Trying to cope with rising cost of construction

Local universities, others alter plans as prices of building materials climb

December 01, 2006|By Jamie Smith Hopkins | Jamie Smith Hopkins,Sun reporter

The people who manage construction for Baltimore's public universities are getting used to cost-cutting on the fly - changing roofing, flooring, even the design of the building itself in a mad race against time.

It's been nearly three years since building costs began shooting up unusually quickly nationwide, pinching future owners and their contractors alike. And they're not seeing relief yet.

"It's been difficult," said Ron Brown, associate director for architecture, engineering and construction at the University of Maryland, Baltimore, who handles projects at institutions across the metro area. "When costs go up, you either find a way to do things smarter, or you buy less."

A drop in oil prices this fall helped, because petroleum fuels the trucks that move the products and is also a key ingredient in some of the products themselves, such as asphalt.

But a federal index tracking the wholesale cost of construction materials and components still jumped 6 1/2 percent in the past year, far outpacing inflation, said Ken Simonson, chief economist for Associated General Contractors of America. Brown, who has seen price estimates jump 25 to 30 percent in the past two years, says the true escalation nowadays is in the double digits.

Simonson doubts the problem will fade soon, even with homebuilders hitting the brakes. U.S. nonresidential construction is going strong, he said, and must compete with China and other fast-developing countries for materials.

In Baltimore, where nonresidential construction is particularly robust, local industry leaders gathered yesterday to strategize ways to cope. Even if building material costs stop rising so quickly and unpredictably, construction employers have another headache: labor shortages. They fear that will worsen when demand spikes for new buildings in the next few years to handle the thousands of jobs expected to come to the region with the national military base consolidation.

"Construction has to be built here - we can't outsource it," said Thomas P. McCracken, vice president of Henry H. Lewis Contractors LLC and a panelist at yesterday's event, sponsored in part by the local chapters of the Associated Builders and Contractors and the American Institute of Architects. "We need more skilled labor, and it's very difficult to get."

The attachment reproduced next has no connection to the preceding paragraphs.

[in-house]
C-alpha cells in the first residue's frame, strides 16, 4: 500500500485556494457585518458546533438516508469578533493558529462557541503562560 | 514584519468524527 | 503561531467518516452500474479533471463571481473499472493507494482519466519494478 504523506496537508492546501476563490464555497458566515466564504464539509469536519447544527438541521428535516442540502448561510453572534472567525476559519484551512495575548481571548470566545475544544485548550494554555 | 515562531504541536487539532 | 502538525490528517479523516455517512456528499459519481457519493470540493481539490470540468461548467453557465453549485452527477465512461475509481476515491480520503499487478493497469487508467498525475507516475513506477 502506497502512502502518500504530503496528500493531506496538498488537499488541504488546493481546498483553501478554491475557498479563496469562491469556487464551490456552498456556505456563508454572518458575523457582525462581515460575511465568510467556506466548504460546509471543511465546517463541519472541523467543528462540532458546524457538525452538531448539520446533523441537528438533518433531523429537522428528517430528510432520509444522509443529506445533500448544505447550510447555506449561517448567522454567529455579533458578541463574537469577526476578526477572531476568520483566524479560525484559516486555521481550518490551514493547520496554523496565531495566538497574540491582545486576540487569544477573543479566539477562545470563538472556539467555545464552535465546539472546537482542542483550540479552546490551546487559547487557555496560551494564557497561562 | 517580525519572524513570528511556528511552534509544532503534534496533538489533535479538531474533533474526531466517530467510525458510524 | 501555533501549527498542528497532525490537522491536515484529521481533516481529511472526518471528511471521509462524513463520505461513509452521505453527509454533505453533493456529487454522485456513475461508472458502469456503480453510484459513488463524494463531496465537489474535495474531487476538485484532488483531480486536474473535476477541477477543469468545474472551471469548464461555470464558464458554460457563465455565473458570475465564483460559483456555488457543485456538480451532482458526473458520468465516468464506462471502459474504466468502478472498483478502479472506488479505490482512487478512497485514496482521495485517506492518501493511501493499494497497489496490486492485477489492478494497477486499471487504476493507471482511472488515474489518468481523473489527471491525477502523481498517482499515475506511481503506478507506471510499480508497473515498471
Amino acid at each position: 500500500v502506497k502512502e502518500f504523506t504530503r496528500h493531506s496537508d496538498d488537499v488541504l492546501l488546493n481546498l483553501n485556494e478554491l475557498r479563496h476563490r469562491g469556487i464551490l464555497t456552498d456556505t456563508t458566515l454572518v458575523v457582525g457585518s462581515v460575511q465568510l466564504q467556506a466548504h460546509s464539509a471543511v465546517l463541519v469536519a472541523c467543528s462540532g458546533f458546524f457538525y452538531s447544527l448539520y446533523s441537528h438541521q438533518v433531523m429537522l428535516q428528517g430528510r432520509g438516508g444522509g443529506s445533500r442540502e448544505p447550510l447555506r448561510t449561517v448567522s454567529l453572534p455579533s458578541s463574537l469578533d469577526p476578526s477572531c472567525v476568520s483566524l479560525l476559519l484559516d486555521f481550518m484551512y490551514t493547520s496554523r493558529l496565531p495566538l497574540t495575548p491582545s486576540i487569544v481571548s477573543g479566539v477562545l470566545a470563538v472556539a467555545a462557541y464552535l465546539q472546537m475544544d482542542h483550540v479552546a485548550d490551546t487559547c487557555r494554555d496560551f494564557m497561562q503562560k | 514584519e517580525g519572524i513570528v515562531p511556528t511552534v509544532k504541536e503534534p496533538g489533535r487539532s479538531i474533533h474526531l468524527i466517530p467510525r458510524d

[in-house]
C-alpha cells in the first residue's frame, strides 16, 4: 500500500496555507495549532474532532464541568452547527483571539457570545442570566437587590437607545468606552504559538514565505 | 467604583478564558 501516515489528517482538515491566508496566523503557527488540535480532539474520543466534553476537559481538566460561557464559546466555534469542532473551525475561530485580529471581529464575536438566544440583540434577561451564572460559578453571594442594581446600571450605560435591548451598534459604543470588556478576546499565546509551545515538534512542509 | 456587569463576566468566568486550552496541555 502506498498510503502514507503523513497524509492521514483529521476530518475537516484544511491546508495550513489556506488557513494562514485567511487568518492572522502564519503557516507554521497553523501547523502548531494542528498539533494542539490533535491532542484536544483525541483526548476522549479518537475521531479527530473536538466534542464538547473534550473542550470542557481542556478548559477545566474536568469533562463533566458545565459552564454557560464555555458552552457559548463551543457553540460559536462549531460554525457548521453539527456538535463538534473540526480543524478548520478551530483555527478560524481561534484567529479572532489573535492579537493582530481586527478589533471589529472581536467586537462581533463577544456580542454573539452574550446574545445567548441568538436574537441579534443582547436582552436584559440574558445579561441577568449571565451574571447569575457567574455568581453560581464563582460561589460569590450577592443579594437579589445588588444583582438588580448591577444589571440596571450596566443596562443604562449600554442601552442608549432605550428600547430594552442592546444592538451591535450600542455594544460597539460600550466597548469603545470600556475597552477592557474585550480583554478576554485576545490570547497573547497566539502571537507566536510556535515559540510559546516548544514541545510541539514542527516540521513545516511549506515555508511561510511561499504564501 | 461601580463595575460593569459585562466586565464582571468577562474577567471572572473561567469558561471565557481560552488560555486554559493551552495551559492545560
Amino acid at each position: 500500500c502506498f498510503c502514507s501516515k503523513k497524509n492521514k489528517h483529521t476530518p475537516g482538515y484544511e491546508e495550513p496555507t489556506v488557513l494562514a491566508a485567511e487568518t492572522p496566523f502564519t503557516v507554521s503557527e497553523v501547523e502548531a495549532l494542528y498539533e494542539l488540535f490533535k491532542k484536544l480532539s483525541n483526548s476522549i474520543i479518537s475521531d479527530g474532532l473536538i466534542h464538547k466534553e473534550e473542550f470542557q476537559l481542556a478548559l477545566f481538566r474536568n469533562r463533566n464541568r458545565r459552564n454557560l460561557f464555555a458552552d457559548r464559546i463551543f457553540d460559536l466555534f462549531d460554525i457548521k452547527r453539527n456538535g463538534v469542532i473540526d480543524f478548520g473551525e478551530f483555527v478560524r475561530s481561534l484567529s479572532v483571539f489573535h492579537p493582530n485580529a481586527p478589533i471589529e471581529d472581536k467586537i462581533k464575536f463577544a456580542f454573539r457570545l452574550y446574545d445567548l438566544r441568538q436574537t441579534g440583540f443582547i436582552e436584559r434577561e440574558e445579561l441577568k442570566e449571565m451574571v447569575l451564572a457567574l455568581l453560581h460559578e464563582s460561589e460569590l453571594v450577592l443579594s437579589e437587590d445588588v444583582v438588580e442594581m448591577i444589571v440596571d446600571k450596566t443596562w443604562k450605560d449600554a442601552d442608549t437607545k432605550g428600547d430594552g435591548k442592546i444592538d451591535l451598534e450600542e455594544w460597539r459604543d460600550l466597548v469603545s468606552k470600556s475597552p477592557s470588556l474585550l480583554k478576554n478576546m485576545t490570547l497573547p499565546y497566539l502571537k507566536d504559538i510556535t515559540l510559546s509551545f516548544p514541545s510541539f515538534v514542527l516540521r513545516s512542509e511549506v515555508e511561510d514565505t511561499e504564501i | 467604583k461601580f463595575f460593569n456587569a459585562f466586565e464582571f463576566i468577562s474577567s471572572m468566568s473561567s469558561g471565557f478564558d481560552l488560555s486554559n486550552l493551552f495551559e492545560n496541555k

Managers are in short supply, too, pushing up salaries. "Headhunters are running rampant through the streets," McCracken said.

And to top it off, subcontractors are plenty busy enough to pick and choose.

"If you have an unattractive project or an owner that people don't want to work for, you're just not going to get the response and you're going to see the prices escalate because people don't need the work," said Ron Knowles, president of J. Vinton Schafer & Sons Inc., a construction management firm in Abingdon.

Some future building owners can swallow hard and take the extra cost of construction. Others can't.

The state's universities are limited to annual escalations of 10 percent this year, Brown said in an interview, which is why he's had to get creative. One building now under construction at Coppin State University would have worked best as a four-story structure but was redesigned to be taller and thinner because that was cheaper. And many parts had to be rebid to deal with cost overruns.

Meanwhile, contractors and subcontractors working with fixed-price contracts have to eat any further cost increases.

And architects are being forced to go back to the drawing board when price estimates come in over budget, said Glenn Birx of the architectural and planning firm Ayers/Saint/Gross, another panelist at the building event.

"That causes us loss of money," he said. "It's not been good."

Suggestions thrown out yesterday by panelists and some of the roughly 50 people in the audience ranged from contracts with escalation clauses to the advantages of ordering materials early.

The event was the brainchild of Polly Bart, president of Greenbuilders Inc., a Butler-based general contractor that specializes in straw bale construction.

Bart said she's sick of seeing green elements "immediately eliminated" from projects when the total construction estimates go way over budget.

Mike Henderson, president of the Baltimore metro chapter of Associated Builders and Contractors, understands the frustration of cost increases on a personal and professional level. His Towson church is planning a sizable addition.

"The price you're quoted 12, [even] six months ago has changed," he said.

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